|Crytek's Sponza atrium rendered in Leadwerks using PBR|
Physically Based Rendering (PBR) is a workflow and rendering method. It couples a set of shaders that approximate physically accurate optical effects with input that is based on the properties of real surfaces.
PBR has become the standard method for rendering surfaces over the last few years. It is the default rendering method for game engines such as UE4, Unity 5, FrostBite, Cryengine and more. It is also being used in film studios such as Disney and Pixar.
This project aimed to implement this rendering method into the Leadwerks game engine to bring the benefits of PBR to it's users. The flexibility of the engine, coupled with recent updates to it's graphics engine such as environment probes and HDRi have allowed this to happen.
PBR is supported in both the C++ and LUA versions of the engine.
Physically based shading model
The system uses a physically based shading model based on EA's Frostbite engine and Unreal engine 4's implementation. The shading model uses Disney's principled BRDF for diffuse lighting, with the frostbite normalisation factors.
Specular highlights are generated using a BRDF consisting of; GGX for the NDF, Shlick's approximation for Fresnel effects and Smiths shadowing for the visibility function.
For more information on the details on physically based shading models I recommend the work done by Sébastian Lagarde for remember me as well as the SIGGRAPH physically based rendering courses.
Metalness / roughness workflowTo create content for the PBR system a roughness/metalness workflow is used. The system has been deigned to match the output from Substance painter/designer as closely as possible.
- Roughness: determines how rough a surface is, black = shiny, white = rough.
- Metalness: determines whether a surface is metal or not, white = metal, black = dielectric(non-metal). this should really be fully white or fully black.
- Specular: Specularity can also be modified, specularity affects the intensity of specular reflections, this value relies on the Index of Refraction of a material.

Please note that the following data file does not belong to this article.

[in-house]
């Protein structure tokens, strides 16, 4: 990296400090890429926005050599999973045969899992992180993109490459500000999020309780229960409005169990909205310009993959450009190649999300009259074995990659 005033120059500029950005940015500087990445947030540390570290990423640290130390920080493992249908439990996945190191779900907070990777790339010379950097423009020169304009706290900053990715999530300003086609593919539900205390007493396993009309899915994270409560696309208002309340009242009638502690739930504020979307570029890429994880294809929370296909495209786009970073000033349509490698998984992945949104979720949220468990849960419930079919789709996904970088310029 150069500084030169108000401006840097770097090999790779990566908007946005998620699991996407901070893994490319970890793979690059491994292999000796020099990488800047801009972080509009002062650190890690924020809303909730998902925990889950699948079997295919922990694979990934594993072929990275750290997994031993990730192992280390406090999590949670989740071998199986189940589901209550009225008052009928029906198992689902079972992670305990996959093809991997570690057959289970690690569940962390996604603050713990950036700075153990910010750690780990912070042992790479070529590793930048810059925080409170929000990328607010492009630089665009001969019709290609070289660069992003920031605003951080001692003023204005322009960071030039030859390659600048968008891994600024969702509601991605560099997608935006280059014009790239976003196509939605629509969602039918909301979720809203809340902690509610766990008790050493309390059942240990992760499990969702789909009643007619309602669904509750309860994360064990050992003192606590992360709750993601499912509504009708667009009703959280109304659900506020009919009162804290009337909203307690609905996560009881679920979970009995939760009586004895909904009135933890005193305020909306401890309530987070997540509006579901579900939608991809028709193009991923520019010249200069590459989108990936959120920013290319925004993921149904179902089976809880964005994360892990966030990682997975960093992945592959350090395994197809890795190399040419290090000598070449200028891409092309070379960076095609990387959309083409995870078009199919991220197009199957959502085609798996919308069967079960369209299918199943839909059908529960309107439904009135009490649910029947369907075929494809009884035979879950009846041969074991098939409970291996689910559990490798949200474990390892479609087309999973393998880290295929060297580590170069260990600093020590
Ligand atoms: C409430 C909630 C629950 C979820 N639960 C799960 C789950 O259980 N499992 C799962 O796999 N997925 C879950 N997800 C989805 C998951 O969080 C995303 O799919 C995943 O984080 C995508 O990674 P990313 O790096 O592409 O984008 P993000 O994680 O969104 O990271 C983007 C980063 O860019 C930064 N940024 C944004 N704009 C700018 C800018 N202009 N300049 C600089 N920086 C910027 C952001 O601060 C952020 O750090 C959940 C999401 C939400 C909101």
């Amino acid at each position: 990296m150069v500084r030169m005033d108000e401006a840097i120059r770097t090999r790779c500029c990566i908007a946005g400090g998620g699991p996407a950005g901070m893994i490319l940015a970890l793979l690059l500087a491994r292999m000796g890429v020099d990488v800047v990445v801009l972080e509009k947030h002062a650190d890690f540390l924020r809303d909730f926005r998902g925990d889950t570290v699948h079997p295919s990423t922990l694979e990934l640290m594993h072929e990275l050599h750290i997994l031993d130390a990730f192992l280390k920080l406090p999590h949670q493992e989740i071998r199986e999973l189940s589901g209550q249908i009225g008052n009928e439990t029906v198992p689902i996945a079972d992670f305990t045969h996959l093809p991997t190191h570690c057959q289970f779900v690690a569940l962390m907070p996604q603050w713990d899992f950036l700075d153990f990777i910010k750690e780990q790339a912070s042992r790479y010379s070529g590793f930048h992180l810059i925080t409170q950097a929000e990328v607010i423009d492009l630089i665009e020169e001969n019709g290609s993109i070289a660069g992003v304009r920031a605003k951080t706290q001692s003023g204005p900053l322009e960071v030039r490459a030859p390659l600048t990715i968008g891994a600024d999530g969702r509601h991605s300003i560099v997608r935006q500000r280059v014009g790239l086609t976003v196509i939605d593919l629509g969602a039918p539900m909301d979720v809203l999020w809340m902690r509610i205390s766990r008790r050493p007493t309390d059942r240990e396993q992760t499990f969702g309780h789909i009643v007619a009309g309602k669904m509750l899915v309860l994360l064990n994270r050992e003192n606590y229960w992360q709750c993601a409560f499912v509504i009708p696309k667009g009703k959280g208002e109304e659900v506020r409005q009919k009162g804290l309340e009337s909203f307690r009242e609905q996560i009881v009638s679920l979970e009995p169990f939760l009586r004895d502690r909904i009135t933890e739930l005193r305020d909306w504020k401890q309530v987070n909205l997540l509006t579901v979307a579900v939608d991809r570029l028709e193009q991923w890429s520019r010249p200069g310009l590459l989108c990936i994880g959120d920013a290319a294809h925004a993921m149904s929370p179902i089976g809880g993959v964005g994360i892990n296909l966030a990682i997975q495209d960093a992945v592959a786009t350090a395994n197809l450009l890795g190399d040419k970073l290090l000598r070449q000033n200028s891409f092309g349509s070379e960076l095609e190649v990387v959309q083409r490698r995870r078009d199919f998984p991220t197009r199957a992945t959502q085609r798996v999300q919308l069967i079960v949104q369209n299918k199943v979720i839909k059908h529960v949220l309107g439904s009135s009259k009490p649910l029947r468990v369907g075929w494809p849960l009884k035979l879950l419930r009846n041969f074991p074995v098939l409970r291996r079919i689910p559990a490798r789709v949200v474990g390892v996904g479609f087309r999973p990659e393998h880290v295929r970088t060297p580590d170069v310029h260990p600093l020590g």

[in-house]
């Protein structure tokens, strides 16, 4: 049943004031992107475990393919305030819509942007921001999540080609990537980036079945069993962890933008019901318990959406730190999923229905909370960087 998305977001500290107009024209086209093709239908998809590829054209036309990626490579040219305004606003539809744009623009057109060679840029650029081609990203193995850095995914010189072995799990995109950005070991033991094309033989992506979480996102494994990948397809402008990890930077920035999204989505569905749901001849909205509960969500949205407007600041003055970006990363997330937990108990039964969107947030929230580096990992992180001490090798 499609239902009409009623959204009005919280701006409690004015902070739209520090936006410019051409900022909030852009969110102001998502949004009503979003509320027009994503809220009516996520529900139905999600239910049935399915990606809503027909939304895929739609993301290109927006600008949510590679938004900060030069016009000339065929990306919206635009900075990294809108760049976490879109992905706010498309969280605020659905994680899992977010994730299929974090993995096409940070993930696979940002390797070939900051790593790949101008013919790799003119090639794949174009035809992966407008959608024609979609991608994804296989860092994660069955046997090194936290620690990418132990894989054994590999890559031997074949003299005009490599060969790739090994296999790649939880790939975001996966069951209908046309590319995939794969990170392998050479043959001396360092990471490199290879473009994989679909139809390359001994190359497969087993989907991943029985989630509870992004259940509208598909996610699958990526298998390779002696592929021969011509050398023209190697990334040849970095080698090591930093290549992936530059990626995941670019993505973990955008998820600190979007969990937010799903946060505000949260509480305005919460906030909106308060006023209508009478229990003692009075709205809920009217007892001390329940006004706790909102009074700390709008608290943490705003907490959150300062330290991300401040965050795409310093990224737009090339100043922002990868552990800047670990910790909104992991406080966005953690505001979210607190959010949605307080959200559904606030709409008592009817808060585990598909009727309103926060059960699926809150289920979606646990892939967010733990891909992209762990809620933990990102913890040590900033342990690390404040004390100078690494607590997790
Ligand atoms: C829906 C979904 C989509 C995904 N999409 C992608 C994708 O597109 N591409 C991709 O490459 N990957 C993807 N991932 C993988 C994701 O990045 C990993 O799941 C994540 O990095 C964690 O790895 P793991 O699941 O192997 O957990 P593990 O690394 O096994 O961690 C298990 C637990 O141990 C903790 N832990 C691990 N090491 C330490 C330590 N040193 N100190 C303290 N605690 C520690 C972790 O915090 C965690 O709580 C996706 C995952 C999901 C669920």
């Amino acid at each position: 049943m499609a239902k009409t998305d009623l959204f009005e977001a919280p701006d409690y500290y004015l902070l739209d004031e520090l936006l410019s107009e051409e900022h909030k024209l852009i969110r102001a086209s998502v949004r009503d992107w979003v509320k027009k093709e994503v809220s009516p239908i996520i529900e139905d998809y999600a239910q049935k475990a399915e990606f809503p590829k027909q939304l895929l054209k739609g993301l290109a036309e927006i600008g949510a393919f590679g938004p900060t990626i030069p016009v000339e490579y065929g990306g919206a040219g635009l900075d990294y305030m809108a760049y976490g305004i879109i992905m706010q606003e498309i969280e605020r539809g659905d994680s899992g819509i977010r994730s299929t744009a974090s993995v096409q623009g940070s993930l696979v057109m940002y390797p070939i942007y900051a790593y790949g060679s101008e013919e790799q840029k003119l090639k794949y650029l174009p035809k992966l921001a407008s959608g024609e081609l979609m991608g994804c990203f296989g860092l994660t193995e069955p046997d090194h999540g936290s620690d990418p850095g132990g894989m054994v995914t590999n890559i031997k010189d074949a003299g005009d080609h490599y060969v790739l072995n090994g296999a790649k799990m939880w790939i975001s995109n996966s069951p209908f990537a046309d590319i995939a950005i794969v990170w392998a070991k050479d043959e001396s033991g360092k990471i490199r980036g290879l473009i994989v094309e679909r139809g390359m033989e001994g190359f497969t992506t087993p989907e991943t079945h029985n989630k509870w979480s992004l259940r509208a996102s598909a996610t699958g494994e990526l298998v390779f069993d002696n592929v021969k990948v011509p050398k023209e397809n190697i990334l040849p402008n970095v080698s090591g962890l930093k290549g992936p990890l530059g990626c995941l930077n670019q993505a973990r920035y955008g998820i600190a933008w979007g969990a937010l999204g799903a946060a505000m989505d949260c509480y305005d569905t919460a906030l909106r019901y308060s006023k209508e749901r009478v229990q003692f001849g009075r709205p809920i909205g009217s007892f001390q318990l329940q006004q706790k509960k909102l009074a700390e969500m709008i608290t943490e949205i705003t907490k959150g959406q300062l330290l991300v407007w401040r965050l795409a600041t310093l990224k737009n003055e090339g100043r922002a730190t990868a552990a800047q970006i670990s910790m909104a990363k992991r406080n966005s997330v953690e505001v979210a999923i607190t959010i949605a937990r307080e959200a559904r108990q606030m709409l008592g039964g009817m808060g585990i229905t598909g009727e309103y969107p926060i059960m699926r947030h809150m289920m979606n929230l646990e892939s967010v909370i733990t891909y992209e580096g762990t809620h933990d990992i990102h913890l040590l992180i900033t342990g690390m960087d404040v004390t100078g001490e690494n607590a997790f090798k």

- For shaders that don't specify specular, the value defaults to 0.04. This value represents an ior of 1.5, most materials have ior's near this value. If a texture is used then the value of the texture is mapped to a 0.001 - 0.08 range. 99% of surfaces have specular values in this range. This precedent is taken from the UE4 system.
Decals allow for areas of extra detail to be added to areas.
Decals modify the underlying surface properties, this includes roughness and metalness.
Terrain / Vegetation support:
Vegetation and terrain are supported.
|Image provided by Jen from the Leadwerks forums - showcasing the vegetation and terrain shaders|
The vegetation shaders all work the same as the built in defaults, with distinctions for static, leaves and ground foliage. For best results I advise using shadows on vegetation objects, if performance allows.
Terrain also works in the same way as default leadwerks. Because of this metalness, roughness and specular cannot be controlled by textures. Therefore terrain is assumed to be dielectric, Roughness uses a combination of the Albedo's value and a set value of 0.05 and specular is set to 0.04 (this is the same value used when there is no specular map).
Also included in the PBR system is a Filmic tonemapping post process shader. This allows artists to take full advantage of the HDR system available inside Leadwerks.
Limitations / improvements
- Requires a gamma-correction post process shader. Not a huge issue, adding a pp is pretty easy but still something to remember.
- Currently the built in environment probes are stored in a low dynamic range. This leads to clamping and precision errors as HDR values move towards extremes. this limits the usefulness of HDR. This is an engine issue I can't fix.
- Probes also use simple mipmapping for different roughness values, PBR often performs a convolution on these values to better match reflection blurring due to roughness. A fix may be possible for this, but would require C++.
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